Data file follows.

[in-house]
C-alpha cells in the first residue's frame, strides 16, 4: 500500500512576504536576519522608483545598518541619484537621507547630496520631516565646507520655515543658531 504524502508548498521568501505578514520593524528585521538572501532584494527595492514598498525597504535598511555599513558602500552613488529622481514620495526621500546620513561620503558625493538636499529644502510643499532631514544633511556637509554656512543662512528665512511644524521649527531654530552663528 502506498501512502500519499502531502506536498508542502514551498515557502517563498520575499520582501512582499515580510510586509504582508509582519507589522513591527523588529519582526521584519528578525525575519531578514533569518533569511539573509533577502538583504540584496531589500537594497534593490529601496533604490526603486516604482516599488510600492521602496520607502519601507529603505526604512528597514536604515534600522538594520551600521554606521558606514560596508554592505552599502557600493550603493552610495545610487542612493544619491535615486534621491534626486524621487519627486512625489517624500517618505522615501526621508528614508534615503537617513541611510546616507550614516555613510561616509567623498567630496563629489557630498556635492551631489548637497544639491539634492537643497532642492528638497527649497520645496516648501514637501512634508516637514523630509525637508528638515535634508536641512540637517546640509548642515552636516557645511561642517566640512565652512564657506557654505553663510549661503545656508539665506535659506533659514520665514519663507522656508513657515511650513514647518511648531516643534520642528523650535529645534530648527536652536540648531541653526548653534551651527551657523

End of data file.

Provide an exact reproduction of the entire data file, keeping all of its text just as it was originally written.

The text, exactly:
[in-house]
C-alpha cells in the first residue's frame, strides 16, 4: 500500500512576504536576519522608483545598518541619484537621507547630496520631516565646507520655515543658531 504524502508548498521568501505578514520593524528585521538572501532584494527595492514598498525597504535598511555599513558602500552613488529622481514620495526621500546620513561620503558625493538636499529644502510643499532631514544633511556637509554656512543662512528665512511644524521649527531654530552663528 502506498501512502500519499502531502506536498508542502514551498515557502517563498520575499520582501512582499515580510510586509504582508509582519507589522513591527523588529519582526521584519528578525525575519531578514533569518533569511539573509533577502538583504540584496531589500537594497534593490529601496533604490526603486516604482516599488510600492521602496520607502519601507529603505526604512528597514536604515534600522538594520551600521554606521558606514560596508554592505552599502557600493550603493552610495545610487542612493544619491535615486534621491534626486524621487519627486512625489517624500517618505522615501526621508528614508534615503537617513541611510546616507550614516555613510561616509567623498567630496563629489557630498556635492551631489548637497544639491539634492537643497532642492528638497527649497520645496516648501514637501512634508516637514523630509525637508528638515535634508536641512540637517546640509548642515552636516557645511561642517566640512565652512564657506557654505553663510549661503545656508539665506535659506533659514520665514519663507522656508513657515511650513514647518511648531516643534520642528523650535529645534530648527536652536540648531541653526548653534551651527551657523